If you're a first time visitor to the iQuantum Blog, please refer to the "Foundations of Quantum Improv" to give you an appropriate background to the philosophies and strategies discussed here. #1 What is Quantum Improv #2 More Quantum Background #3 Newton's Second Law of Motion

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ReV Up Your Improv Scenes
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Tuesday, June 28, 2016

When Can You Come for a ReVisit?

~ PART 12 of the Series: ReV up Your Improv Scenes ~

Well you’ve done it. You’ve navigated successfully through to the next act of your scene. You’ve made a highly actional and pivotal choice and flung yourself headlong into the second act. By nearly all accounts, everything should flow smoothly and easily from here. The hardest part is done. Now is your opportunity to have fun playing in the wonderful sandbox you’ve created. Let your story unfold. 

Of course you still have to be mindful of your work and your follow through, following all the “rules” you’ve learned over time – continue to say yes, and continue to do your part of staying with and attending to the scene, and especially to your scene partners. 

The story of the scene should unfold rather effortlessly - if you are staying true to your character, true to the reality of your scene and story, and true to all you have set up to this point. 

Soon, you’ll be at the point where the third element of the RV method comes into play: ReVisit.

In subsequent posts, we will talk about, discuss and discover several of the opportunities before you, always with an eye on the scene currently underway. We will explore from the standpoint of continually answering the question – “what does the scene need/want?” 

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But for now, we will continue our progression through the scene via the RV method. You will undoubtedly make some additional reveals in your Act II – completely acceptable, to a point – which will be discussed in a future post – but there will inevitably come a time where there is a sense that the scene should be working briskly now to its climax, and eventual end. 

Hopefully you have created an interesting and compelling story that somehow needs to find its wrap up. If you’ve done your work successfully, you have in some way worked yourself into a corner, or dug yourself into a hole. Don’t shy away from this. Embrace it. But eventually, you will need a way out of this mess. But what shall you do? How will you get out of this trouble?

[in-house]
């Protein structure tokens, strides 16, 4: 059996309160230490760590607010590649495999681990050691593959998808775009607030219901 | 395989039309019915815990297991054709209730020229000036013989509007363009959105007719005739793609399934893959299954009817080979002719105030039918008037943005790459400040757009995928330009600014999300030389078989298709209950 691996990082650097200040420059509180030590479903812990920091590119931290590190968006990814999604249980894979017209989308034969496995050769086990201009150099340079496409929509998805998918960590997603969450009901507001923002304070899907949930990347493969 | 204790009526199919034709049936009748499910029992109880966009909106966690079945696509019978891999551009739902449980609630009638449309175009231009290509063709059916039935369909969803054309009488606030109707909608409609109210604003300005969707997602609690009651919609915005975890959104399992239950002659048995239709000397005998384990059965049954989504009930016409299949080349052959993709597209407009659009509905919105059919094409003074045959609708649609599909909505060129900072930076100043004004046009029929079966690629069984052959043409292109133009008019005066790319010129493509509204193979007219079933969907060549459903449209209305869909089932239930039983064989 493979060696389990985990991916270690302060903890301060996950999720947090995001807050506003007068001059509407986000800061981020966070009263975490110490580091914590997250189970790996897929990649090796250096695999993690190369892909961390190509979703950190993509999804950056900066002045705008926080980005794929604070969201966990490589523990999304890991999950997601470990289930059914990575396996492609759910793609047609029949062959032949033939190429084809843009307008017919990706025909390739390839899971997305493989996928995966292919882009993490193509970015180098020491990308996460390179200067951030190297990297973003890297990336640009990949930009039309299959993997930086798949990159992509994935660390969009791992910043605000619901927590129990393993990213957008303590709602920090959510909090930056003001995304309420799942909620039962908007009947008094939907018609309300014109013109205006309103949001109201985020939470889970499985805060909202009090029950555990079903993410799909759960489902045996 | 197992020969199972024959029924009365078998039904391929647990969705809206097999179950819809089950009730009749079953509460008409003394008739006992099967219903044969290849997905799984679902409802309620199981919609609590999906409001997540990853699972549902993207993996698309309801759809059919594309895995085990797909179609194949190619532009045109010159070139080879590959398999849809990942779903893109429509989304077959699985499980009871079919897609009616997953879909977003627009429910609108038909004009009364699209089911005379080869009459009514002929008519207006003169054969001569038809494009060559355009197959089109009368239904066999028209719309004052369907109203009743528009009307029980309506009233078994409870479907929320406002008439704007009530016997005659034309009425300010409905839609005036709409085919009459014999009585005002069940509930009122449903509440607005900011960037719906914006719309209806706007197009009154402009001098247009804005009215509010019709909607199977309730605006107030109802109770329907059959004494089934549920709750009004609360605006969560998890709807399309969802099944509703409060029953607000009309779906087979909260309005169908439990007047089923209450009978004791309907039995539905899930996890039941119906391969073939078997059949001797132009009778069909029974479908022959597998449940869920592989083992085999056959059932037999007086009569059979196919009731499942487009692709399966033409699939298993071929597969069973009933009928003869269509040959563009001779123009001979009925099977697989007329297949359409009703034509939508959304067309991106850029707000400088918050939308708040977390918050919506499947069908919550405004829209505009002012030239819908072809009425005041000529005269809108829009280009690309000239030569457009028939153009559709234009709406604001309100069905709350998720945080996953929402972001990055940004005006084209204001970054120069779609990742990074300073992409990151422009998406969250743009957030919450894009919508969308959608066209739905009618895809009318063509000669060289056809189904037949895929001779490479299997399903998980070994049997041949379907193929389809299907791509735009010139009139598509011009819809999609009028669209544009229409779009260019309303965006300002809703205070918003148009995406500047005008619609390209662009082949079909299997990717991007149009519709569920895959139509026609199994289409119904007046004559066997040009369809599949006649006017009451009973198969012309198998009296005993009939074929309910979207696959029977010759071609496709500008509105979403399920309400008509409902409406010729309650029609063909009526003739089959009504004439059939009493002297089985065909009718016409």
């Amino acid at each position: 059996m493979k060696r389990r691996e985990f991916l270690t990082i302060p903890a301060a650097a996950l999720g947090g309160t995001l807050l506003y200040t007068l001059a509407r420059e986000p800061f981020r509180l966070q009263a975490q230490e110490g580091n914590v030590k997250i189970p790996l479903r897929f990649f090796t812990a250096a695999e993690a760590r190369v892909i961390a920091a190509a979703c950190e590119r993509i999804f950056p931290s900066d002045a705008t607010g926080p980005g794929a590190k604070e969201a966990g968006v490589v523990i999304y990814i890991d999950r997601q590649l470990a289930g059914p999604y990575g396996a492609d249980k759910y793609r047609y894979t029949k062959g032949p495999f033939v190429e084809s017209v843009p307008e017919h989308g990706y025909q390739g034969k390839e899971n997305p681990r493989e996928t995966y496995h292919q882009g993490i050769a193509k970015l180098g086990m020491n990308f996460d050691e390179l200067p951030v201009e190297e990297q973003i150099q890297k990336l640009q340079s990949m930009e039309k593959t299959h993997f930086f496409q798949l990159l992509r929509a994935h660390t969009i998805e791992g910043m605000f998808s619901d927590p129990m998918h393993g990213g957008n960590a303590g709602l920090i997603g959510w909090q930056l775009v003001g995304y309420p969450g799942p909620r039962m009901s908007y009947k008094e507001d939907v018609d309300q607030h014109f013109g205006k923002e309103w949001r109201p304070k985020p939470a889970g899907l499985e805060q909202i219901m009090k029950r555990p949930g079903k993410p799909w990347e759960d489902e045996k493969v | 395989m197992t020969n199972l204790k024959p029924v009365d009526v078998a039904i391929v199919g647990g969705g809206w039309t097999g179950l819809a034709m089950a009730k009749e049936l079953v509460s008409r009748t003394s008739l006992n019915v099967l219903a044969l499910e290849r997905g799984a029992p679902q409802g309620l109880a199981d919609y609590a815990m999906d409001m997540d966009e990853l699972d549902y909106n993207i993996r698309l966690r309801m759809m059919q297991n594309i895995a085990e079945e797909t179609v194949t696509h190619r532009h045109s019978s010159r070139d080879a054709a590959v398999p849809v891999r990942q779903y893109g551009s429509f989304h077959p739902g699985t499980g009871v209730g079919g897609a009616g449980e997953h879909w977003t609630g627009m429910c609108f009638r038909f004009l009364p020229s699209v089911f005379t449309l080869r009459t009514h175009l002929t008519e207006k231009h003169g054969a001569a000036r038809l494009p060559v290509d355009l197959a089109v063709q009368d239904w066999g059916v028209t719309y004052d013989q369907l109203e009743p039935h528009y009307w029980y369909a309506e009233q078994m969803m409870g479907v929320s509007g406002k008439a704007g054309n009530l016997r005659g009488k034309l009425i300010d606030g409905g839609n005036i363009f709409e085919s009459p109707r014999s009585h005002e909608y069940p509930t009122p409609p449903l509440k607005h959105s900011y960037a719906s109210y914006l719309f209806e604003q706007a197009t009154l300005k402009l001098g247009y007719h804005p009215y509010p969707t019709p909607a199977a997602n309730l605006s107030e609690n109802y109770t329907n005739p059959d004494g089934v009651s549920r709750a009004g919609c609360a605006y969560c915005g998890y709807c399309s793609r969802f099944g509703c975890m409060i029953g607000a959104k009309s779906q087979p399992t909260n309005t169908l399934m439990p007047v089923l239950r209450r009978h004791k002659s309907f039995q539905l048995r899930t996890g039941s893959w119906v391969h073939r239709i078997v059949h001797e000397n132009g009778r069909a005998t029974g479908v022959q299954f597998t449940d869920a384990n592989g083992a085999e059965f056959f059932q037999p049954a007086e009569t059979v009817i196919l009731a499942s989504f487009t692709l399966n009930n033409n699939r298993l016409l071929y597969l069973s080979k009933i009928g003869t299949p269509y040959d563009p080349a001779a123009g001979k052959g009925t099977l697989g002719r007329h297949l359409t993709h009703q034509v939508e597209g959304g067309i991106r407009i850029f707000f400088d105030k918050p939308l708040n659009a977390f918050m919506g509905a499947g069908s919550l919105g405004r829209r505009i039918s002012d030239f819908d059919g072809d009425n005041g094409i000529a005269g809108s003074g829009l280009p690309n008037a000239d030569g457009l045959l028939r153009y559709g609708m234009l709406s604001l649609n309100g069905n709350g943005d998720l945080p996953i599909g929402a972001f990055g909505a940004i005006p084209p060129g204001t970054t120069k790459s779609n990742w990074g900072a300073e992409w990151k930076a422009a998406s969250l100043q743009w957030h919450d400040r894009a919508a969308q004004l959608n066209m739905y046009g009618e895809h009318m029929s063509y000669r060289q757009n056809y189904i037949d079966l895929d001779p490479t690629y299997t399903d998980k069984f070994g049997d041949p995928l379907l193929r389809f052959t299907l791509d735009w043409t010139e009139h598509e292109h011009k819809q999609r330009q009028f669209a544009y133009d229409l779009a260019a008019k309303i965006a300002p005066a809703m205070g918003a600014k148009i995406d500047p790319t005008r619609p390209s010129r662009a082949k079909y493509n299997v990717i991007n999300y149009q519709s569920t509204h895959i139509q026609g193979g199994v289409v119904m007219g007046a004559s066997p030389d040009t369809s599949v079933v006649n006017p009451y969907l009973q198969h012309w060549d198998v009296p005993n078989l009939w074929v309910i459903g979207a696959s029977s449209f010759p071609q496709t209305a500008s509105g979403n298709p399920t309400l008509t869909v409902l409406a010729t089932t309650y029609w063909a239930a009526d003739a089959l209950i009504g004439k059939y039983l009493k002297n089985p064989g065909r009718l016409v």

Somehow you have to come up with something that will give you relief and allow you to fix the problem. At this point many scenes flounder because the actors are struggling to find a way out, or a way through. Many times the improvisers will grasp at whatever, or worse, offer nothing at all, continuing to plod along hoping that something will surface that can allow them to move forward and find their ending. 

Here’s where the third element of the RV method comes in: ReVisit. Chances are there is something you have already introduced into the scene that can offer you the surge that you need. Better yet, in terms of story and dramatic development, this is a perfect place to grab (or re-find) your perfect out. The beauty and magic of improv is that the thing that is perfectly suited to help you at this point is probably already in your midst – if you’ve done your diligence at the top of the scene and through it to make sure you’ve developed enough detail and reality in your scene. Let me offer an example of something I have referred to in an earlier post. 

In the movie Aliens, there is the moment just before the climax when it appears that Ripley is going to be ripped apart by the bigger, stronger, meaner alien monster.
But then we experience that moment when the doors open, and Ripley storms forth in the giant hydraulic loader/lifter machine, ready to battle the Alien in physical combat. That machine was introduced to us in the first Act, and it was no coincidence. It was purposefully and strategically introduced so that when revisited at the climactic moment we would not be surprised. On the contrary, we’re extra excited and thrilled because we had it in the back of our minds, "Oh yeah, that thing." In the present, it looks like all will be lost, and then we are relieved and thrilled to see there might be a chance for victory, and we are swept forward to the climactic moment of victory – she kicks the Alien’s butt. 

In the next post I’ll share how you can benefit from the same kind of story-crafting used regularly in movies, although you will go at it a little differently than the screenwriter.